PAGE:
Wednesday, 24 Apr 2024

Theresa May has shown courage — but to seal her deal and deliver Brexit, she needs to resign

THERESA May must announce today that she will stand down as soon as her Brexit deal is approved and Britain is out of the EU.

The Sun says this with regret, ­having supported her since before she became Prime Minister. But she has lost the backing of much of the country and now her party.

Her deal has only one, slim chance of achieving a majority in the ­Commons.

That is if she pledges ­immediately to resign and set in motion the election of her successor as Tory leader and PM after we leave the EU on the new deadline of May 22.

If she does so, Tory Brexiteers and the DUP must back the deal. Because if it fails again this week we are heading for a much softer Brexit — or none.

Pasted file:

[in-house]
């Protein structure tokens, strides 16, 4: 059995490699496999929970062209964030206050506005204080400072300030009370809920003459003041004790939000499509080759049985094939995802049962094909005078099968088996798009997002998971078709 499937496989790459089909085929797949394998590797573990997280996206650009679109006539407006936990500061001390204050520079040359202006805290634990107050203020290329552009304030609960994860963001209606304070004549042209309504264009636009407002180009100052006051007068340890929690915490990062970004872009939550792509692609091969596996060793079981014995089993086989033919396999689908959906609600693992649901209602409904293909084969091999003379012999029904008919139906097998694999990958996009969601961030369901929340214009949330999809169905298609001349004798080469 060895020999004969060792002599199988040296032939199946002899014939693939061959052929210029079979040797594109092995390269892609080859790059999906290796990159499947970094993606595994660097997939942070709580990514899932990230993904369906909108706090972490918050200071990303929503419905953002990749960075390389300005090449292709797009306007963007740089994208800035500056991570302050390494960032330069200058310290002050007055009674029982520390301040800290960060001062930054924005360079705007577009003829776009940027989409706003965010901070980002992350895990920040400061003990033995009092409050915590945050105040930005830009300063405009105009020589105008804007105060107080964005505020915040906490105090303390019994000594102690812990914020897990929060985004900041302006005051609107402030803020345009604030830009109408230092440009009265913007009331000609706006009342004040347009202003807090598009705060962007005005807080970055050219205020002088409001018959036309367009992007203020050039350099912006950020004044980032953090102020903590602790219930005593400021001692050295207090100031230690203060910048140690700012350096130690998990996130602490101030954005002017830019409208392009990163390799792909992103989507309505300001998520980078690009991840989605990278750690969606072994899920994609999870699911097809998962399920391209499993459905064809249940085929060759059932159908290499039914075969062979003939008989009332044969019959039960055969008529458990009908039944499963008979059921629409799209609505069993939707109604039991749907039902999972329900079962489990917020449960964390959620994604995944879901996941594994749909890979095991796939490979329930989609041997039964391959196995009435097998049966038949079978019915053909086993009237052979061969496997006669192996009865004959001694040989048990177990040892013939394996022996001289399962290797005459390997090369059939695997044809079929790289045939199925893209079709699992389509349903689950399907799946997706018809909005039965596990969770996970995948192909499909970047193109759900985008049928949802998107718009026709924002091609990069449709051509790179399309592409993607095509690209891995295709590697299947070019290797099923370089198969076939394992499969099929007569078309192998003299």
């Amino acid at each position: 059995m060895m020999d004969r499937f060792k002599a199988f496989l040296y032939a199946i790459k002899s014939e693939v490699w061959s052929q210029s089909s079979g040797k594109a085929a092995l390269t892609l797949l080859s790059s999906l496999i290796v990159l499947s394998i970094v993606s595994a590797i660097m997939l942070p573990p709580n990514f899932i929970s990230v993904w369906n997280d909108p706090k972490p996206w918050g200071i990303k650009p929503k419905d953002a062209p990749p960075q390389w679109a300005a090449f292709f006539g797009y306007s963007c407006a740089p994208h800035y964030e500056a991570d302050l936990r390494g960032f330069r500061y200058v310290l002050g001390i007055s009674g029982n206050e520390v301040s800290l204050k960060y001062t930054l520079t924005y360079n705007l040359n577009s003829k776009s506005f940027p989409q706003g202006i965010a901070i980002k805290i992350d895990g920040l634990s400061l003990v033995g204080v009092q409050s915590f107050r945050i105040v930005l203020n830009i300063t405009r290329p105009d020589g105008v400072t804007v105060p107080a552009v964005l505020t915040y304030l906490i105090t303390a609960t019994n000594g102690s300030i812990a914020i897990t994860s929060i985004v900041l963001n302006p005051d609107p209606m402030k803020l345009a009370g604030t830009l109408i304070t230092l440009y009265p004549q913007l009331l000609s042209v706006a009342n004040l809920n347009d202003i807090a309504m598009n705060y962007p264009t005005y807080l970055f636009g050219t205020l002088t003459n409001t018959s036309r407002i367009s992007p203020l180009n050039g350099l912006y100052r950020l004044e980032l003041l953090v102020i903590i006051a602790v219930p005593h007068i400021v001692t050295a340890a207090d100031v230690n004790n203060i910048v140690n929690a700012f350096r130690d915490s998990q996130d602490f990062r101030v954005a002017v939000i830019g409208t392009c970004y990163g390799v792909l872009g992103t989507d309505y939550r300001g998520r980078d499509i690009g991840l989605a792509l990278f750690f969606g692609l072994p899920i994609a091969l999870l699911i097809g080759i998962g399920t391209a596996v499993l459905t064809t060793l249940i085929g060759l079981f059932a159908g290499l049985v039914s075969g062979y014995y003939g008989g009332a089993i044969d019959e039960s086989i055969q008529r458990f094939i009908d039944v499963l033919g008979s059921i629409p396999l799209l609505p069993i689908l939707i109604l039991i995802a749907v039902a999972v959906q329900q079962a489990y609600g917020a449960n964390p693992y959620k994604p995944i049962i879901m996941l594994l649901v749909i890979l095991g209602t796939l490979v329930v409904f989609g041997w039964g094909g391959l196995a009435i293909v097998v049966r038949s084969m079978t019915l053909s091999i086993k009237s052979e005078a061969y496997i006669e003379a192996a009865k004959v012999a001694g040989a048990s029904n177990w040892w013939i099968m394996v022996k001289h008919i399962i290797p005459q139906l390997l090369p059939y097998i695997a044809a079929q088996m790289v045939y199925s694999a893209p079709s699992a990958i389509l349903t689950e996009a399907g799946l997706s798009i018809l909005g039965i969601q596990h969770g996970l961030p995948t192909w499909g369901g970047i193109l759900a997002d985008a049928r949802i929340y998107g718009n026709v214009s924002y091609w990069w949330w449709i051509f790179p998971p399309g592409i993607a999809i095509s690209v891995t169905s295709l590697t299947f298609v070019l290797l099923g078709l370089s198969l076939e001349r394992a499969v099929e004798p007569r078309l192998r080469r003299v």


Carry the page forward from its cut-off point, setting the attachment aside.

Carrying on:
That will be a catastrophe for the country, the Tories and Parliament.

Mrs May deserves huge credit. She is a dedicated public servant with an unshakeable sense of duty, who in 2016 took on the greatest challenge of any PM since World War Two.


She has stuck to it through thick and thin, showing remarkable resilience in the face of repeated humiliations, rebellions and a relentless barrage of vitriol from almost all-comers.

Unlike so many she has determinedly respected the will of the Leave majority. The very concept of democracy has been degraded in many other countries, yet she has ­resolutely defended ours.

She must now take the next principled step — and show she is not just another craven politician determined to cling to power.